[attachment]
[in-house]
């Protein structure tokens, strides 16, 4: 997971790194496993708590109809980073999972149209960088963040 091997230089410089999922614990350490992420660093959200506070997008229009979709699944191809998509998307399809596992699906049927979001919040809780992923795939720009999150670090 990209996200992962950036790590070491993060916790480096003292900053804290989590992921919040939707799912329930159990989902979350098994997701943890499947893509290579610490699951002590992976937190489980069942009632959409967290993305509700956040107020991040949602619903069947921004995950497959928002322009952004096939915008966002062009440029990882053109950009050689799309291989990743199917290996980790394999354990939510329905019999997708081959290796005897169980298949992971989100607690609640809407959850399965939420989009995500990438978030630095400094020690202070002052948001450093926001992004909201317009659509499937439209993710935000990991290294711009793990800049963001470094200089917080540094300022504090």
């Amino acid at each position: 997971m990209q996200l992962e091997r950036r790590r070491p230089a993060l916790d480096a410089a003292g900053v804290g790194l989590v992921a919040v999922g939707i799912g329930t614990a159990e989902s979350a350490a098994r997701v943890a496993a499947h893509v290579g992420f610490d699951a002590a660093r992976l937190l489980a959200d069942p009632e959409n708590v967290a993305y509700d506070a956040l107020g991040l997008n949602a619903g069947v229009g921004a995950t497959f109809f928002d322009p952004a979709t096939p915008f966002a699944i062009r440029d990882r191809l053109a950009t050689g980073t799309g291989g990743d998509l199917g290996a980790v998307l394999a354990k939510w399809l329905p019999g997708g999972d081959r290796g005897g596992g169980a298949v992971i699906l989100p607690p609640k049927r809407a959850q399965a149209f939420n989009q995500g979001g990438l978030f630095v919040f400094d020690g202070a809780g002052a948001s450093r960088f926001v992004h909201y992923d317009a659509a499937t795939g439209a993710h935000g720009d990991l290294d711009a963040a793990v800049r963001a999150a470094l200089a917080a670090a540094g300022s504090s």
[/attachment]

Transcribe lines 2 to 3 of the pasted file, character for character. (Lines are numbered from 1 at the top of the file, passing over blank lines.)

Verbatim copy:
């Protein structure tokens, strides 16, 4: 997971790194496993708590109809980073999972149209960088963040 091997230089410089999922614990350490992420660093959200506070997008229009979709699944191809998509998307399809596992699906049927979001919040809780992923795939720009999150670090 990209996200992962950036790590070491993060916790480096003292900053804290989590992921919040939707799912329930159990989902979350098994997701943890499947893509290579610490699951002590992976937190489980069942009632959409967290993305509700956040107020991040949602619903069947921004995950497959928002322009952004096939915008966002062009440029990882053109950009050689799309291989990743199917290996980790394999354990939510329905019999997708081959290796005897169980298949992971989100607690609640809407959850399965939420989009995500990438978030630095400094020690202070002052948001450093926001992004909201317009659509499937439209993710935000990991290294711009793990800049963001470094200089917080540094300022504090």
């Amino acid at each position: 997971m990209q996200l992962e091997r950036r790590r070491p230089a993060l916790d480096a410089a003292g900053v804290g790194l989590v992921a919040v999922g939707i799912g329930t614990a159990e989902s979350a350490a098994r997701v943890a496993a499947h893509v290579g992420f610490d699951a002590a660093r992976l937190l489980a959200d069942p009632e959409n708590v967290a993305y509700d506070a956040l107020g991040l997008n949602a619903g069947v229009g921004a995950t497959f109809f928002d322009p952004a979709t096939p915008f966002a699944i062009r440029d990882r191809l053109a950009t050689g980073t799309g291989g990743d998509l199917g290996a980790v998307l394999a354990k939510w399809l329905p019999g997708g999972d081959r290796g005897g596992g169980a298949v992971i699906l989100p607690p609640k049927r809407a959850q399965a149209f939420n989009q995500g979001g990438l978030f630095v919040f400094d020690g202070a809780g002052a948001s450093r960088f926001v992004h909201y992923d317009a659509a499937t795939g439209a993710h935000g720009d990991l290294d711009a963040a793990v800049r963001a999150a470094l200089a917080a670090a540094g300022s504090s």